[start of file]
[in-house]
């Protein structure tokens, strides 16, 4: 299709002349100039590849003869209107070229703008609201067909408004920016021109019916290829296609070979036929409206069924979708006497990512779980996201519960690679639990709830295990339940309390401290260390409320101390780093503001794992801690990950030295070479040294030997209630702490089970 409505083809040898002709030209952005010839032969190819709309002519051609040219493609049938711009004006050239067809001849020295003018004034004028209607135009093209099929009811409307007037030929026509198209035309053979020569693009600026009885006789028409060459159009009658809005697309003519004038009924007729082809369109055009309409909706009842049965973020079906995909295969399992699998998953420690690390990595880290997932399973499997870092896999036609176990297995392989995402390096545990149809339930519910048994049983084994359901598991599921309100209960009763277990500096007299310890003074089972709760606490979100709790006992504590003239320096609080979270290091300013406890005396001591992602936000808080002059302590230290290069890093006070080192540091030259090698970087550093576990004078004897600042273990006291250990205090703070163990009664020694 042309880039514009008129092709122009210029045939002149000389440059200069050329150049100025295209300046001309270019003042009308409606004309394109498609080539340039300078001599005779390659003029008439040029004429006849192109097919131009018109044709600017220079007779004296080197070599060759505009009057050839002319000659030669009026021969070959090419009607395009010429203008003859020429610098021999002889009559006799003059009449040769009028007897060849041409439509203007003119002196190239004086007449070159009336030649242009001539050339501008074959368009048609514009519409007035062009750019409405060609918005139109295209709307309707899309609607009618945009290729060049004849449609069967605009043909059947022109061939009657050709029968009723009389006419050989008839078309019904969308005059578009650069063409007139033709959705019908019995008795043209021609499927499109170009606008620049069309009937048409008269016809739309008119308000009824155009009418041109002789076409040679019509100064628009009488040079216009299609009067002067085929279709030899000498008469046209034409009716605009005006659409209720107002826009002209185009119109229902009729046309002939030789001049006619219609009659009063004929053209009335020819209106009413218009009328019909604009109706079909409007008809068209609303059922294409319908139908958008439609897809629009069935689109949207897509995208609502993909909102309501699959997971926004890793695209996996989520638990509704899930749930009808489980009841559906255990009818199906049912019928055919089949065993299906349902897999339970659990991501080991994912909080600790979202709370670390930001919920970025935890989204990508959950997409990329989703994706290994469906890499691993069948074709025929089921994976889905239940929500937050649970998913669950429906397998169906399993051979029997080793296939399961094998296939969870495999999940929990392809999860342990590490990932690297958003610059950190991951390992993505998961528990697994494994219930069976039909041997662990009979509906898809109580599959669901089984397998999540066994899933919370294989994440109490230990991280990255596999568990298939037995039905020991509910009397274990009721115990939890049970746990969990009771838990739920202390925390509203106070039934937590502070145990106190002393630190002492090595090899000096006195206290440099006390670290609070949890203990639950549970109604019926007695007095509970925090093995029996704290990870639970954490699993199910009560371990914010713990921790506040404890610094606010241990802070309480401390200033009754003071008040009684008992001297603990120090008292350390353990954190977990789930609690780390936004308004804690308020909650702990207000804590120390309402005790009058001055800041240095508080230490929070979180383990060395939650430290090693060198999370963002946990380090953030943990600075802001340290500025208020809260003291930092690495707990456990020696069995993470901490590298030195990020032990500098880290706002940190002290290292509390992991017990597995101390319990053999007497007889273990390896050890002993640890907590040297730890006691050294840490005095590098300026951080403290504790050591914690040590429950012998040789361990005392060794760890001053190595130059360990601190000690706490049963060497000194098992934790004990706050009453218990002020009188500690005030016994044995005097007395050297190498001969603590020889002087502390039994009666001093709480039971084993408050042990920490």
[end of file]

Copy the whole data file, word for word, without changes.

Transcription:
[in-house]
């Protein structure tokens, strides 16, 4: 299709002349100039590849003869209107070229703008609201067909408004920016021109019916290829296609070979036929409206069924979708006497990512779980996201519960690679639990709830295990339940309390401290260390409320101390780093503001794992801690990950030295070479040294030997209630702490089970 409505083809040898002709030209952005010839032969190819709309002519051609040219493609049938711009004006050239067809001849020295003018004034004028209607135009093209099929009811409307007037030929026509198209035309053979020569693009600026009885006789028409060459159009009658809005697309003519004038009924007729082809369109055009309409909706009842049965973020079906995909295969399992699998998953420690690390990595880290997932399973499997870092896999036609176990297995392989995402390096545990149809339930519910048994049983084994359901598991599921309100209960009763277990500096007299310890003074089972709760606490979100709790006992504590003239320096609080979270290091300013406890005396001591992602936000808080002059302590230290290069890093006070080192540091030259090698970087550093576990004078004897600042273990006291250990205090703070163990009664020694 042309880039514009008129092709122009210029045939002149000389440059200069050329150049100025295209300046001309270019003042009308409606004309394109498609080539340039300078001599005779390659003029008439040029004429006849192109097919131009018109044709600017220079007779004296080197070599060759505009009057050839002319000659030669009026021969070959090419009607395009010429203008003859020429610098021999002889009559006799003059009449040769009028007897060849041409439509203007003119002196190239004086007449070159009336030649242009001539050339501008074959368009048609514009519409007035062009750019409405060609918005139109295209709307309707899309609607009618945009290729060049004849449609069967605009043909059947022109061939009657050709029968009723009389006419050989008839078309019904969308005059578009650069063409007139033709959705019908019995008795043209021609499927499109170009606008620049069309009937048409008269016809739309008119308000009824155009009418041109002789076409040679019509100064628009009488040079216009299609009067002067085929279709030899000498008469046209034409009716605009005006659409209720107002826009002209185009119109229902009729046309002939030789001049006619219609009659009063004929053209009335020819209106009413218009009328019909604009109706079909409007008809068209609303059922294409319908139908958008439609897809629009069935689109949207897509995208609502993909909102309501699959997971926004890793695209996996989520638990509704899930749930009808489980009841559906255990009818199906049912019928055919089949065993299906349902897999339970659990991501080991994912909080600790979202709370670390930001919920970025935890989204990508959950997409990329989703994706290994469906890499691993069948074709025929089921994976889905239940929500937050649970998913669950429906397998169906399993051979029997080793296939399961094998296939969870495999999940929990392809999860342990590490990932690297958003610059950190991951390992993505998961528990697994494994219930069976039909041997662990009979509906898809109580599959669901089984397998999540066994899933919370294989994440109490230990991280990255596999568990298939037995039905020991509910009397274990009721115990939890049970746990969990009771838990739920202390925390509203106070039934937590502070145990106190002393630190002492090595090899000096006195206290440099006390670290609070949890203990639950549970109604019926007695007095509970925090093995029996704290990870639970954490699993199910009560371990914010713990921790506040404890610094606010241990802070309480401390200033009754003071008040009684008992001297603990120090008292350390353990954190977990789930609690780390936004308004804690308020909650702990207000804590120390309402005790009058001055800041240095508080230490929070979180383990060395939650430290090693060198999370963002946990380090953030943990600075802001340290500025208020809260003291930092690495707990456990020696069995993470901490590298030195990020032990500098880290706002940190002290290292509390992991017990597995101390319990053999007497007889273990390896050890002993640890907590040297730890006691050294840490005095590098300026951080403290504790050591914690040590429950012998040789361990005392060794760890001053190595130059360990601190000690706490049963060497000194098992934790004990706050009453218990002020009188500690005030016994044995005097007395050297190498001969603590020889002087502390039994009666001093709480039971084993408050042990920490």